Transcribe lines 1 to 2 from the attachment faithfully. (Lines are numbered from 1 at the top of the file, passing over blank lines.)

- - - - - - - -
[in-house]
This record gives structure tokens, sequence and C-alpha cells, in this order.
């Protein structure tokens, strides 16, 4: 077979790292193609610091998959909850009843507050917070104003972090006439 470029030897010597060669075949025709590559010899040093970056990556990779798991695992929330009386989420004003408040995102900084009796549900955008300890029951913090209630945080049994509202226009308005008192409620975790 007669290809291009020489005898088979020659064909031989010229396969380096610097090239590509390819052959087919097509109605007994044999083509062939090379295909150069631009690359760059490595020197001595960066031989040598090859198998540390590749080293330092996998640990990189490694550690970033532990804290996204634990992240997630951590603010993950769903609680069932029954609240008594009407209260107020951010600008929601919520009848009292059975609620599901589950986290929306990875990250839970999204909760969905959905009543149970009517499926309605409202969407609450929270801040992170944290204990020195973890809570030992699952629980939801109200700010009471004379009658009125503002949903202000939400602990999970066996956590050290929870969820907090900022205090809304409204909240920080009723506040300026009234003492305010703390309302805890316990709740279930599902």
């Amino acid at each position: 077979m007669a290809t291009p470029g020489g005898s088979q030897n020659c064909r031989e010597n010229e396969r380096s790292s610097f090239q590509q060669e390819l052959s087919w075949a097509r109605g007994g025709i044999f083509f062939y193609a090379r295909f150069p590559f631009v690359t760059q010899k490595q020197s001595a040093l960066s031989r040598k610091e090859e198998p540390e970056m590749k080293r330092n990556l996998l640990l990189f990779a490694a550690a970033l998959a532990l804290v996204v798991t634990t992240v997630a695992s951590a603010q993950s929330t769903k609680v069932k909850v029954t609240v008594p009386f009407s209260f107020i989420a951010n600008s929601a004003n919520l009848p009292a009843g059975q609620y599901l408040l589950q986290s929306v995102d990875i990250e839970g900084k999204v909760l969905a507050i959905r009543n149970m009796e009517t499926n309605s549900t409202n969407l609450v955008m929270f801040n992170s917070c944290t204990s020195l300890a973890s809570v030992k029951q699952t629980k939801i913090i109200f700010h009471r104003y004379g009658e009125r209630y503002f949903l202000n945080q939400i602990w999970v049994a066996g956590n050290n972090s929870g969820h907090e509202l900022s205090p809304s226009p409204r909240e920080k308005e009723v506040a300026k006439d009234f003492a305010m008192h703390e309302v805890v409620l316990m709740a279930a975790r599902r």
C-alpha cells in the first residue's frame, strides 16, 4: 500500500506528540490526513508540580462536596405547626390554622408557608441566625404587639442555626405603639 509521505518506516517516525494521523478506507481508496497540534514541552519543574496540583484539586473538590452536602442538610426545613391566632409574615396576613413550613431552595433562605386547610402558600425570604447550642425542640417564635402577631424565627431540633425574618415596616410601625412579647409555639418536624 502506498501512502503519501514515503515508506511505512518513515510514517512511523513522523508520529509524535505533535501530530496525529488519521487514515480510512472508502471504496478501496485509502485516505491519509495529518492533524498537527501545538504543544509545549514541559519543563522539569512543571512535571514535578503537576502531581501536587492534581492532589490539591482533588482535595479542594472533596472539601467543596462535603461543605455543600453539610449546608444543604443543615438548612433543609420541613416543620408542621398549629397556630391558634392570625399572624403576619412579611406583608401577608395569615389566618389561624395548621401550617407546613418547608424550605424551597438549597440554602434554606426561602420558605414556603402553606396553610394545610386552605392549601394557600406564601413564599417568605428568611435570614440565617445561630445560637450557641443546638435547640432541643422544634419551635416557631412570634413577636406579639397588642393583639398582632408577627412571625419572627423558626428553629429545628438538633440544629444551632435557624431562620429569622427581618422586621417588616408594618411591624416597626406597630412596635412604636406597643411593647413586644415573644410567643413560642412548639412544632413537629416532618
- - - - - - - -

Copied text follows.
[in-house]
This record gives structure tokens, sequence and C-alpha cells, in this order.